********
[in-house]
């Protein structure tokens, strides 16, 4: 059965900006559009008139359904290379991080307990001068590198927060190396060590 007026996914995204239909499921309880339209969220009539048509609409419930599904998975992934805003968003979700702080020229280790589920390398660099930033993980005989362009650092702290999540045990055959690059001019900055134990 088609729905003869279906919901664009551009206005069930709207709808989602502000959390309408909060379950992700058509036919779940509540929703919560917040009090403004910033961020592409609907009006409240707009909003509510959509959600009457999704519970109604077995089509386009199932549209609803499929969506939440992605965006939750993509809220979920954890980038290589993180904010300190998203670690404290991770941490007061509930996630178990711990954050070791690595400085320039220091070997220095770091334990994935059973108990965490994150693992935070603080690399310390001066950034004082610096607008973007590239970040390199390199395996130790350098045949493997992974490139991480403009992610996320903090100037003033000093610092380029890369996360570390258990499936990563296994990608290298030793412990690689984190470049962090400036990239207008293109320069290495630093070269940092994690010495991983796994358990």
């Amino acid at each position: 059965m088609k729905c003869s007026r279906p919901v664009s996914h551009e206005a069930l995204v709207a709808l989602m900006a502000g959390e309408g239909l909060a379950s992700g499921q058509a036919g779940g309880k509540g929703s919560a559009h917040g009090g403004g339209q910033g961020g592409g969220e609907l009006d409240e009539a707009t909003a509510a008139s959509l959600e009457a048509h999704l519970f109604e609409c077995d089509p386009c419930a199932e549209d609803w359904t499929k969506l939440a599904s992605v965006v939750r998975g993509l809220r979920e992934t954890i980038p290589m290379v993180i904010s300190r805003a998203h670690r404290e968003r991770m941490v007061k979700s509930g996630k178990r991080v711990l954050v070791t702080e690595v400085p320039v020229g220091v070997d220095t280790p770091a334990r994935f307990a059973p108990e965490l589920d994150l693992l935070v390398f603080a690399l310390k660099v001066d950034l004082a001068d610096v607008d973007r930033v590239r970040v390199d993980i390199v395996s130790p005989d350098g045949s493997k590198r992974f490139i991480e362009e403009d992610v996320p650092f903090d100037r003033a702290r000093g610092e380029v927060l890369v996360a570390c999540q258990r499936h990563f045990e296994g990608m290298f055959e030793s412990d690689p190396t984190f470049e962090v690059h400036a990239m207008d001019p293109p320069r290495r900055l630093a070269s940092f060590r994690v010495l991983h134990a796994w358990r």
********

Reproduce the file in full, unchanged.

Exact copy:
[in-house]
């Protein structure tokens, strides 16, 4: 059965900006559009008139359904290379991080307990001068590198927060190396060590 007026996914995204239909499921309880339209969220009539048509609409419930599904998975992934805003968003979700702080020229280790589920390398660099930033993980005989362009650092702290999540045990055959690059001019900055134990 088609729905003869279906919901664009551009206005069930709207709808989602502000959390309408909060379950992700058509036919779940509540929703919560917040009090403004910033961020592409609907009006409240707009909003509510959509959600009457999704519970109604077995089509386009199932549209609803499929969506939440992605965006939750993509809220979920954890980038290589993180904010300190998203670690404290991770941490007061509930996630178990711990954050070791690595400085320039220091070997220095770091334990994935059973108990965490994150693992935070603080690399310390001066950034004082610096607008973007590239970040390199390199395996130790350098045949493997992974490139991480403009992610996320903090100037003033000093610092380029890369996360570390258990499936990563296994990608290298030793412990690689984190470049962090400036990239207008293109320069290495630093070269940092994690010495991983796994358990």
């Amino acid at each position: 059965m088609k729905c003869s007026r279906p919901v664009s996914h551009e206005a069930l995204v709207a709808l989602m900006a502000g959390e309408g239909l909060a379950s992700g499921q058509a036919g779940g309880k509540g929703s919560a559009h917040g009090g403004g339209q910033g961020g592409g969220e609907l009006d409240e009539a707009t909003a509510a008139s959509l959600e009457a048509h999704l519970f109604e609409c077995d089509p386009c419930a199932e549209d609803w359904t499929k969506l939440a599904s992605v965006v939750r998975g993509l809220r979920e992934t954890i980038p290589m290379v993180i904010s300190r805003a998203h670690r404290e968003r991770m941490v007061k979700s509930g996630k178990r991080v711990l954050v070791t702080e690595v400085p320039v020229g220091v070997d220095t280790p770091a334990r994935f307990a059973p108990e965490l589920d994150l693992l935070v390398f603080a690399l310390k660099v001066d950034l004082a001068d610096v607008d973007r930033v590239r970040v390199d993980i390199v395996s130790p005989d350098g045949s493997k590198r992974f490139i991480e362009e403009d992610v996320p650092f903090d100037r003033a702290r000093g610092e380029v927060l890369v996360a570390c999540q258990r499936h990563f045990e296994g990608m290298f055959e030793s412990d690689p190396t984190f470049e962090v690059h400036a990239m207008d001019p293109p320069r290495r900055l630093a070269s940092f060590r994690v010495l991983h134990a796994w358990r």